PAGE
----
AARP fumbles surgery story

Via a pointer from my friend Phil Werdell, I mention AARP's June newsletter, which assures that misinformation can appear anywhere. The topic is weight-loss surgery.

Gastric bypass surgery ... can cause people to lose 80 percent or more of their excess weight. And to the surprise of many researchers, this surgery reverses type 2 diabetes in many patients — often immediately after surgery, before they begin to lose weight. Among obese patients with type 2 diabetes who undergo gastric bypass surgery, studies show that 86 percent see significant improvements in blood sugar control. In 78 percent, the signs of diabetes vanish entirely. No other treatment for this potentially deadly disease has been shown to work as well.

To say that gastric bypass "can" cause people to lose 80 percent of their excess weight sounds impressive but really isn't, since people "could" lose 100 percent of their excess weight whether they have surgery or adopt a better eating regimen by any means.

Rather than telling me what surgical patients can do, tell me what they DO do. And then let's compare that with the cost of the surgery, the long-term success rate, and the other side effects.

Meanwhile, I'm not surprised that a high percentage of people who get the surgery experience greater control of their blood sugar, but that came from better eating. I got control of my blood sugar too, going on 20 years now, and I never had the surgery.

I do not oppose the surgery. It may be the best option in extreme cases, where mortality is imminent and emergency surgical intervention is called for.

But people who ate their way into consideration for surgery will still have the same urges, and quite possibly the same spiritual hole, that they had before the surgery, which makes doesn't fix any of the attendant issues; it merely shrinks the space into which one can stuff food. That might be enough for some extreme overeaters, but they would be the minority.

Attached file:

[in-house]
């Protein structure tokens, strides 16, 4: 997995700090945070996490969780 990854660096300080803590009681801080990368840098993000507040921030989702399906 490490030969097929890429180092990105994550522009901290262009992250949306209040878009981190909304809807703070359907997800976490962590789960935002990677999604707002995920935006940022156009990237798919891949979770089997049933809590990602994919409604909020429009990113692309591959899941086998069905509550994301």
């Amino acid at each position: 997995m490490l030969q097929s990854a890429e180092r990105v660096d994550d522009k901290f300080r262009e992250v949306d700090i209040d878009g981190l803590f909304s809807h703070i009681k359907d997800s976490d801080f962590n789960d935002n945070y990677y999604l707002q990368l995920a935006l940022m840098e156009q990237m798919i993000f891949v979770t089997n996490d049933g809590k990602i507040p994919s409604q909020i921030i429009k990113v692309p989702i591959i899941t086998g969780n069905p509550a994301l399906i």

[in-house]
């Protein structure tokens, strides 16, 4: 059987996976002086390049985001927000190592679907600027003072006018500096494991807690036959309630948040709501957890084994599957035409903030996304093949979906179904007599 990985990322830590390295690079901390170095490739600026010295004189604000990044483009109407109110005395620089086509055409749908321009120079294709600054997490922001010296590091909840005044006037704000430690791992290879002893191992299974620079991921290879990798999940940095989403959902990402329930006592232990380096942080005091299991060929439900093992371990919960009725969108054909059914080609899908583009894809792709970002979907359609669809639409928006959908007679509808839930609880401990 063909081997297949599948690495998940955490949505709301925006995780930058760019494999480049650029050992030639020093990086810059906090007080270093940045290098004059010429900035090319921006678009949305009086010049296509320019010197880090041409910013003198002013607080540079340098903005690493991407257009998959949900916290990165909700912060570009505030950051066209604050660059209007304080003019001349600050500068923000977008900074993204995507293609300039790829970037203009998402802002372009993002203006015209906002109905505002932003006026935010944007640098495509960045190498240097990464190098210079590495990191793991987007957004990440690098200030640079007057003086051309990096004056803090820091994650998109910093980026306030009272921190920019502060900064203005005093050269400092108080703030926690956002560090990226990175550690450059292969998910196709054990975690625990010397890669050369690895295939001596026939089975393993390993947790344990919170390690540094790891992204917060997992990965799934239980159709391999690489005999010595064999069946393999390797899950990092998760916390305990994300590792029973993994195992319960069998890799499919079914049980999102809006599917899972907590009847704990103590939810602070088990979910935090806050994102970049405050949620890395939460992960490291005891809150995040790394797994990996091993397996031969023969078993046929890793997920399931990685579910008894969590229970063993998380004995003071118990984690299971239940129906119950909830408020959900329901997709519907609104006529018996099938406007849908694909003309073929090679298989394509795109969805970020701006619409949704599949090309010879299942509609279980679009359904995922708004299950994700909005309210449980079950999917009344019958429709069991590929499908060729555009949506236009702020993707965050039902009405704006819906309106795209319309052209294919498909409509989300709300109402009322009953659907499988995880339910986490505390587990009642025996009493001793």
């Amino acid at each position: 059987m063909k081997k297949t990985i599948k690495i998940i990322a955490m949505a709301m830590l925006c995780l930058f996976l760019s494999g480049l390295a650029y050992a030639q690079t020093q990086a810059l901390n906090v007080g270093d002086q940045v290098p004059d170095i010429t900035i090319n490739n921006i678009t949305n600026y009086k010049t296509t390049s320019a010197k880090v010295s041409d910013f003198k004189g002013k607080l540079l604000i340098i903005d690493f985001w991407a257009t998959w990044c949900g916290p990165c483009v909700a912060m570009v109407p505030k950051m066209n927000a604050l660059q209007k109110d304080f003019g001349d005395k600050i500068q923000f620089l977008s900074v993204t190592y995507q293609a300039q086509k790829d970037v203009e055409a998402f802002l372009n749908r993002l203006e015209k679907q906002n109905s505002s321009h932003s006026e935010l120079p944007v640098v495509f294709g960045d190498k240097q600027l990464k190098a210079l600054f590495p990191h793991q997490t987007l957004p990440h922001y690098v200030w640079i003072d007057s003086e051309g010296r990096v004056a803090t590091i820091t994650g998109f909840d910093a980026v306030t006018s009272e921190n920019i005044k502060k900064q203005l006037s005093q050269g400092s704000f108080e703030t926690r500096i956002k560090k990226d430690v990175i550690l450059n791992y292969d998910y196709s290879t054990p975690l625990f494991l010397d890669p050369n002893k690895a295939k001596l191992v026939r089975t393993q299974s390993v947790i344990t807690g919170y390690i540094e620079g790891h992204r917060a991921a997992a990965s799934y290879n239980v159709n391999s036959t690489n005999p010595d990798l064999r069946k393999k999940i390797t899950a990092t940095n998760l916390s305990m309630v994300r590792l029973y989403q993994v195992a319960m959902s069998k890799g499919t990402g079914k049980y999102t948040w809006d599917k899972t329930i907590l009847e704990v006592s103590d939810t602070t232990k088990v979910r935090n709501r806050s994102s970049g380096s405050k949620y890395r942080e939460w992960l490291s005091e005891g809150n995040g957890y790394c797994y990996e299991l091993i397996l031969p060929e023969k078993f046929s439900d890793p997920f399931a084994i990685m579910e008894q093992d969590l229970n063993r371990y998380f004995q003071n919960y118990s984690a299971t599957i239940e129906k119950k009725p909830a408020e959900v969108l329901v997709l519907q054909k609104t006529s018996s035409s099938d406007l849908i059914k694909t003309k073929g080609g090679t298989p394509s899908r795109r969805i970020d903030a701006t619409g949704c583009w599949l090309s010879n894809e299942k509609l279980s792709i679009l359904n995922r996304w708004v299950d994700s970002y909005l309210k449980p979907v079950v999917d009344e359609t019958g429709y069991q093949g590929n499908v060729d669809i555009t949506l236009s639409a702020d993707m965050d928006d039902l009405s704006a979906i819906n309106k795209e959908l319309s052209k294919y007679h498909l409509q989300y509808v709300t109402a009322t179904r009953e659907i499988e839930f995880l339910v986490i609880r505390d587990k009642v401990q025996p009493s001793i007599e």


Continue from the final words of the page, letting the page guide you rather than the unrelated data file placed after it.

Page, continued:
Meanwhile, as Werdell wrote in a rejoinder to AARP, more than 100,000 people have gotten help for problem eating in 12 Step support groups such as Food Addicts Anonymous, Compulsive Eaters Anonymous, and Overeaters Anonymous.

Surgery is an option, but it isn't the only option. As many readers may already know, I went to rehab, to an eating disorders unit, in the early '90s, back when that was still supported by insurance, even if only in a back-door sort of way. It changed my life.

Just a couple years later, managed care had slammed that back door shut. Today, even with its significant potential downsides, the knife is the practically only option if you want insurance support to get better.



Mike,  Thank you for adding me as a member.  Your site is amazing and I have enjoyed poking around and reading your articles.  I couldn't be more happy to see such comprehensive coverage about a topic so near and dear to my heart.  I couldn't resist the urge to chime in here.  You are right on point about bariatric surgery not being a cure for the urge to overeat or the spiritual and emotional drivers for filling a "hole" with food.  To that end, I don't know of any surgical group that claims it is.  Perhaps in the early days of bariatric surgery, the whole picture was seldom considered, but as the surgery has become more popular and safer, it has also become better understood. I interviewed six surgical groups before making the decision to have my surgery, and each one mandated a comprehensive program for recovery which included therapy, nutritional counseling and support group attendance (some even recommend OA).